Questions surrounding the portrayal of women in games, and the treatment of women in the games industry, have been with us throughout the year. Encouragingly, the resulting discussion, and events like #1reasonwhy, managed to rise above the vomitous whirlpool of anonymous abuse that characterises lowest dregs of internet discourse (which exist far away from here, of course). The issue is here to stay.
With that in mind we decided to take a look back across the year and celebrate the games that have done a good job of intelligently portraying a broad range of characters in terms of gender, race and sexuality. I'm happy to deliver an official PC Gamer fist-bump to Telltale games for their work on The Walking Dead.
The Walking Dead derives its dramatic momentum from the frictions that spark among its diverse cast members. It succeeds not because it brings together such an interesting group of human beings, but because it simultaneously elevates them above the race and gender cliches that, under the pens of a less thoughtful writing team, could easily come to define them.
In The Walking Dead we meet men and women, young and old, black and white, cowardly and proud, angry and mistrustful. Every trait is a feature of each character's personality, not a direct symptom of their race, gender education or background. In Lee Everett we have a rare example of an african american main character. He's a professor. He's a killer. Kenny is from the deep south but he's not a hick. Young Clementine is vulnerable, but intelligent and independent. In a medium where lazy characterisation based on race and gender is the norm, The Walking Dead represents a breath of cool air. Every character resists cliche. The result is one of the most engrossing and surprising stories of the year.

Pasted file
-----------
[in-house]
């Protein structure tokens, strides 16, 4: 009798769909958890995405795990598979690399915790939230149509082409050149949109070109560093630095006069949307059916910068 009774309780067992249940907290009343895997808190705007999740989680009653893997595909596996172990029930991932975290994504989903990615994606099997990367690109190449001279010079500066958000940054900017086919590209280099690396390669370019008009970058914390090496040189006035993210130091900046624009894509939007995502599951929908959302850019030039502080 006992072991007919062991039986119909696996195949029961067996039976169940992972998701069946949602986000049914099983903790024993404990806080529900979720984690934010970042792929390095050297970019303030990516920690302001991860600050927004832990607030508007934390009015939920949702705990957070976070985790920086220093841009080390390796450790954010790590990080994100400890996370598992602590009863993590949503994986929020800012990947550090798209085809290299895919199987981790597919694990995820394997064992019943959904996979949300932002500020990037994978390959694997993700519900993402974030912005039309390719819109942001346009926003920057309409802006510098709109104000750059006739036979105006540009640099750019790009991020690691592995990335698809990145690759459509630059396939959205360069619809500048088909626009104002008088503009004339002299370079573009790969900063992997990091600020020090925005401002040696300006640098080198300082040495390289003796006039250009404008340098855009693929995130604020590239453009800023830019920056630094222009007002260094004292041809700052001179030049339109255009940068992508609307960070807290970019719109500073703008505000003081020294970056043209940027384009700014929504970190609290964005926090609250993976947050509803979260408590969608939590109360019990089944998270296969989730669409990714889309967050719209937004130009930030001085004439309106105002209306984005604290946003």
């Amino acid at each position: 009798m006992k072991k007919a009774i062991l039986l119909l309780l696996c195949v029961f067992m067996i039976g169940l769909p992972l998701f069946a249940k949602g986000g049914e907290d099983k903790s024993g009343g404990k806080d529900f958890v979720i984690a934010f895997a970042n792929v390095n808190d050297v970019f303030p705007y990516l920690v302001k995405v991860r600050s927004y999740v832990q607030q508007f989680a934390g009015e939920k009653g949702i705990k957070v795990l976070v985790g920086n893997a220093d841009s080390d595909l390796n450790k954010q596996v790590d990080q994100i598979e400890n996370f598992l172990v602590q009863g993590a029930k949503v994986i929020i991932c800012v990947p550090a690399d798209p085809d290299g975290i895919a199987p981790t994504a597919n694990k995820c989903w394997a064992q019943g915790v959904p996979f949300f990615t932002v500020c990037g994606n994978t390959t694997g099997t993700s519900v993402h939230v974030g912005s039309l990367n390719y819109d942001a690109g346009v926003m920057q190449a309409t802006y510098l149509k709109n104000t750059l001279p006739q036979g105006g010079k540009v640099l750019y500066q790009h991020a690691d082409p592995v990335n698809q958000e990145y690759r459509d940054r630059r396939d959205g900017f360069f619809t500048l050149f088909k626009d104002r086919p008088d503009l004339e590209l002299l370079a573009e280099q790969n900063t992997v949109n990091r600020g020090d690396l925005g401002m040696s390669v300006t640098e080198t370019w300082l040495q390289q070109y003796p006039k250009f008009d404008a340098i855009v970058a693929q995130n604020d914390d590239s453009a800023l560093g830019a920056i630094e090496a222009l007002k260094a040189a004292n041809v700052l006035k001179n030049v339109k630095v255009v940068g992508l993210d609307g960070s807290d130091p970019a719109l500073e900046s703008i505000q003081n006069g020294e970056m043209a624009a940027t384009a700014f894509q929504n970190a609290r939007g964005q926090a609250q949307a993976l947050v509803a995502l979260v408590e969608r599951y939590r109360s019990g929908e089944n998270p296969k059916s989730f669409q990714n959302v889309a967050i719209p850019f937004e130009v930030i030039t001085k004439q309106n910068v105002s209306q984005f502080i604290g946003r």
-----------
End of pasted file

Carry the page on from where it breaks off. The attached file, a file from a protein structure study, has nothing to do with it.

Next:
Props go out, too, to Mass Effect 3. A close runner up. Bioware have gathered a fine team of interesting and capable women, men, androids and space toads for the glorious finale and for the first time in the series they introduced fully written same-sex relationships. The writers
blogged about it too
"I'm fortunate to have gay and lesbian friends at BioWare who were willing to take a look at Traynor for me and help me edit a few bad lines that played into negative stereotypes. As for the fans, the reaction has been very positive so far – I think the nicest thing I've heard was, “I think I've actually had that conversation in real life," said writer Patrick Weekes.
BONUS AWARD: Most adroit three point turn out of the mindset and values of the 21st century - Hitman Absolution
The fact there have been so many gender-related gaming scandals this year may be a good thing: in previous years these sorts of things have gone largely without comment or complaint. This year's cavalcade of calumny is proof, at least, that there is an increasing will to change things.
Change things like, say, a game trailer in which the male protagonist brutally murders a host of sexy BDSM nuns in graphic slow-motion. Or the atmosphere of an industry in which women are routinely patronised or abused as evidenced by the #1ReasonWhy Twitter movement. Or games in which female characters appear only to be objectified or killed. Take Black Ops 2's cast of speaking roles for women, for instance: one (“probably some whore”) gets burnt alive and then blown up with a grenade. Another gets her throat cut (though, in fairness, this can be avoided through the game's branching paths). The third is a pilot - promising! - although she gets shot out of the sky and our character jumps in and is able to fly the plane with no prior experience.
The longest, loudest facepalm of the year was triggered by the sight of Hitman: Absolution's rubberised nunssassins, and the Facebook campaign that invited friends to order Facebook "hits" on girls for having “awful make-up," "strange odour" and "small tits," and on guys for having a "hairy back," a "big gut" or a "small penis," which at least gave men and women equal opportunites to offend one another. The Facebook campaign was quickly pulled. Hopefully we'll see less of its like next year, and all the years beyond.